Why is Hardhik Pandya not on the tour of South Africa with the India 'A' team? If the idea was to groom him as an all-rounder, it probably would have served the cause better by having him bowl and bat a lot more in South Africa.
Pandya could have probably been more useful bowling and batting on South African pitches with the India 'A' squad currently playing there. At the SSC, he was given a mere five overs and often he was either bowling wide or short. Those five overs he sent down on Saturday might have been eminently forgettable except that Kushal Mendis, after helping himself to an excellent ton, feathered an inside-edge catch, which was brilliantly taken by wicketkeeper Wriddhaman Saha.
Another bowler to really test the wicketkeeper was Ravindra Jadeja. He seemed to take delight in getting the ball to pitch on or outside the line of off stump and watch it viciously spin away. The batsmen certainly were not obliging him by edging those deliveries. Instead Saha was tested and how well he rose to the occasion.
Saha really was outstanding on the day, particularly when he collected deliveries that bounced and turned. Earlier generation of coaches would insist that a wicketkeeper moved in a semi-circular arc while standing up and collecting for spinners, both on the off and down the leg side.
But not anymore. If a keeper moved in the arc to a bouncing, turning ball, he would be unable to take anything that bounced over shoulder height. Now the emphasis is on moving sideways, in a straight line, to accommodate that extra bounce and drag the ball towards a stumping. Saha, in fact, gave a superb exhibition of keeping to the spinners on the track.
Actually, of all the replacements to the earlier lot of greats, Saha has been an unsung but outstanding one. The absence of Mahendra Singh Dhoni behind the stumps is hardly felt thanks to Saha stepping up in such an efficient manner. Dhoni, of course, had amazingly quick hands when it came to stumping. If anything, Saha is only fractionally slower. Still, Saha, in this Test has thus far been outstanding behind the stumps.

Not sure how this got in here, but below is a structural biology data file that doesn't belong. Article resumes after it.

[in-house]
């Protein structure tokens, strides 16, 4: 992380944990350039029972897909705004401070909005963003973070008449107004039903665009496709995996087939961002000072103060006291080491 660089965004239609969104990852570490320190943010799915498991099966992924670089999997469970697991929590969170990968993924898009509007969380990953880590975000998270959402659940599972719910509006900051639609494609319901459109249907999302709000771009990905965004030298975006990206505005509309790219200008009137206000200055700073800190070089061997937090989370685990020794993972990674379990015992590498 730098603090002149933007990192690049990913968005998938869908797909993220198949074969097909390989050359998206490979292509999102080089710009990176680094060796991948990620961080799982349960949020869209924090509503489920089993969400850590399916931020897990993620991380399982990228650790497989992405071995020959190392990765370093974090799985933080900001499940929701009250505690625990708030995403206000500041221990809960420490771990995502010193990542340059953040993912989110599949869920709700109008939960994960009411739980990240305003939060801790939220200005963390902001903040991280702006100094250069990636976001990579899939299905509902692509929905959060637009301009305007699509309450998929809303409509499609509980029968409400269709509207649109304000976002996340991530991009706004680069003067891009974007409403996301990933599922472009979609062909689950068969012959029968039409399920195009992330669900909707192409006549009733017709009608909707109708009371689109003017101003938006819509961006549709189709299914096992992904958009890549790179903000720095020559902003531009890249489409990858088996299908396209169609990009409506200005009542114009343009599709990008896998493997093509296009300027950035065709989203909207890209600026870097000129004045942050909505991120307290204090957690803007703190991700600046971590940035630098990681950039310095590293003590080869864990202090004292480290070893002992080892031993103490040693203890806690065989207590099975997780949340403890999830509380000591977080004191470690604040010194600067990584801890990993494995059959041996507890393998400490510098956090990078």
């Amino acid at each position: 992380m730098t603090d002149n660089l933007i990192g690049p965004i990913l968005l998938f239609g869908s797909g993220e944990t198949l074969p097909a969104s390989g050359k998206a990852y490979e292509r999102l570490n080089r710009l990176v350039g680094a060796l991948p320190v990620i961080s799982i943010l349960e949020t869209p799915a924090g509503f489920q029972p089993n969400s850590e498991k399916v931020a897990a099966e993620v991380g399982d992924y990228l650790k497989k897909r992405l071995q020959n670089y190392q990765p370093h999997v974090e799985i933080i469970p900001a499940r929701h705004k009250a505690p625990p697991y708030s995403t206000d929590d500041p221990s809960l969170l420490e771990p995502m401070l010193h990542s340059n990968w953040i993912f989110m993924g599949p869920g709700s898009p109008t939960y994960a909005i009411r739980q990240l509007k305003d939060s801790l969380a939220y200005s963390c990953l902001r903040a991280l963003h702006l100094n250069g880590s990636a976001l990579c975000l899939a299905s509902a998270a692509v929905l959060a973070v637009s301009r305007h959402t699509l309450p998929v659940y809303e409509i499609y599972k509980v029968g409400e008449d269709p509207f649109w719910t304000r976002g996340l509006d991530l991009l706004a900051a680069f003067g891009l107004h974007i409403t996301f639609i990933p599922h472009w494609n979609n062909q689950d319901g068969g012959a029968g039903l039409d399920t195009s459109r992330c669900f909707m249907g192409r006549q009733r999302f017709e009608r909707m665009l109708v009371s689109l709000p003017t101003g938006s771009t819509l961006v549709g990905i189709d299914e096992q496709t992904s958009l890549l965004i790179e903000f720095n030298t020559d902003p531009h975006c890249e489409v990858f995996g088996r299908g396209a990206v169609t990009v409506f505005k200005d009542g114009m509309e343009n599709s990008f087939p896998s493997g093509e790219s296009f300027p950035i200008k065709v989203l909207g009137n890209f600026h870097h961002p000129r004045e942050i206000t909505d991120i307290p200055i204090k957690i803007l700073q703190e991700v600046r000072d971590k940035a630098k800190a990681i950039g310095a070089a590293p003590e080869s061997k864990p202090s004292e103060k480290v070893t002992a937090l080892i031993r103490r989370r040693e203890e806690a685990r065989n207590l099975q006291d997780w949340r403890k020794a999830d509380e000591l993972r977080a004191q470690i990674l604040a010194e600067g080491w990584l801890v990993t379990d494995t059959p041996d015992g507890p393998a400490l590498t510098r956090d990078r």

One of the reasons that the Sri Lankan batsmen resorted to sweeping at the first opportunity was that they were wary of getting stumped if they used their feet to get to the pitch of the ball. Yes, many modern batsmen devote a lot of time to practising sweep and reverse sweep shots to throw downs. But the sheer volume of cross-batted shots attempted by the Lankan pair of Kushal Mendis, in particular, and Karunaratne was staggering. It left the spinners befuddled.
The Indian spinners could put this down to mental fatigue. It usually happens after a high. They were outstanding in helping the team grab a mammoth lead and must have been euphoric when their efforts bore fruit.
Sadly, they could not bring the same intensity into play in the second innings. That is one of the downsides of enforcing the follow-on.
Ravichandra Ashwin, who had completed his five-wicket haul in the morning, subsequently had two forgettable sessions. But he is too good a bowler to stay off colour for long. He will bounce back very soon.
Jadeja too must spend the evening and early morning introspecting his bowling in the second essay. He must get the arm ball into play a lot more to be a real threat. A slight shift in line and varying of pace would also be in order.
Both Ashwin and Jadeja have plenty of experience in bowling on turning tracks and will surely get back into the fray in double quick time. Perhaps the pacers could step up and reverse swing the ball before the new ball falls due in the morning session.
On Saturday, Sri Lanka’s second wicket pair batted brilliantly during the 191-run stand. But now that they have been separated India must move in to shut down all avenues.
The team has four frontline bowlers, with Pandya being the only weak link. They must make the presence of the four count on Sunday to ensure that Sri Lanka leave this Test a dejected lot. That would certainly have a bearing on the third Test.